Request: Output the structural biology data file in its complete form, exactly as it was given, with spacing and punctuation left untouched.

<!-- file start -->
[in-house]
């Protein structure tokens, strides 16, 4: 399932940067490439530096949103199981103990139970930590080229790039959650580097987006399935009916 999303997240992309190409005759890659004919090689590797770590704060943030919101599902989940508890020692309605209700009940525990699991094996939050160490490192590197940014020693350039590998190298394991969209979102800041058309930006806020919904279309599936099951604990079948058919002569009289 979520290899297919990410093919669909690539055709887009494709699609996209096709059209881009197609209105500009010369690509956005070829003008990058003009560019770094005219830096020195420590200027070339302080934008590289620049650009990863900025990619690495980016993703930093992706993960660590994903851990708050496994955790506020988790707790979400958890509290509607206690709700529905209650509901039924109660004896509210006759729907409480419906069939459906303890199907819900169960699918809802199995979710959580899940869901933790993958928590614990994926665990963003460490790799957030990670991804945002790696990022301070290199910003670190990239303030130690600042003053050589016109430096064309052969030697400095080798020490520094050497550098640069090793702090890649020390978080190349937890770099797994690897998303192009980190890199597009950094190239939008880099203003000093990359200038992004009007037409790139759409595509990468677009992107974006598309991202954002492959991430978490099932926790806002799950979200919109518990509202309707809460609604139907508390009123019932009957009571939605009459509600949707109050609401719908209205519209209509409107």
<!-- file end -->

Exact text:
[in-house]
């Protein structure tokens, strides 16, 4: 399932940067490439530096949103199981103990139970930590080229790039959650580097987006399935009916 999303997240992309190409005759890659004919090689590797770590704060943030919101599902989940508890020692309605209700009940525990699991094996939050160490490192590197940014020693350039590998190298394991969209979102800041058309930006806020919904279309599936099951604990079948058919002569009289 979520290899297919990410093919669909690539055709887009494709699609996209096709059209881009197609209105500009010369690509956005070829003008990058003009560019770094005219830096020195420590200027070339302080934008590289620049650009990863900025990619690495980016993703930093992706993960660590994903851990708050496994955790506020988790707790979400958890509290509607206690709700529905209650509901039924109660004896509210006759729907409480419906069939459906303890199907819900169960699918809802199995979710959580899940869901933790993958928590614990994926665990963003460490790799957030990670991804945002790696990022301070290199910003670190990239303030130690600042003053050589016109430096064309052969030697400095080798020490520094050497550098640069090793702090890649020390978080190349937890770099797994690897998303192009980190890199597009950094190239939008880099203003000093990359200038992004009007037409790139759409595509990468677009992107974006598309991202954002492959991430978490099932926790806002799950979200919109518990509202309707809460609604139907508390009123019932009957009571939605009459509600949707109050609401719908209205519209209509409107």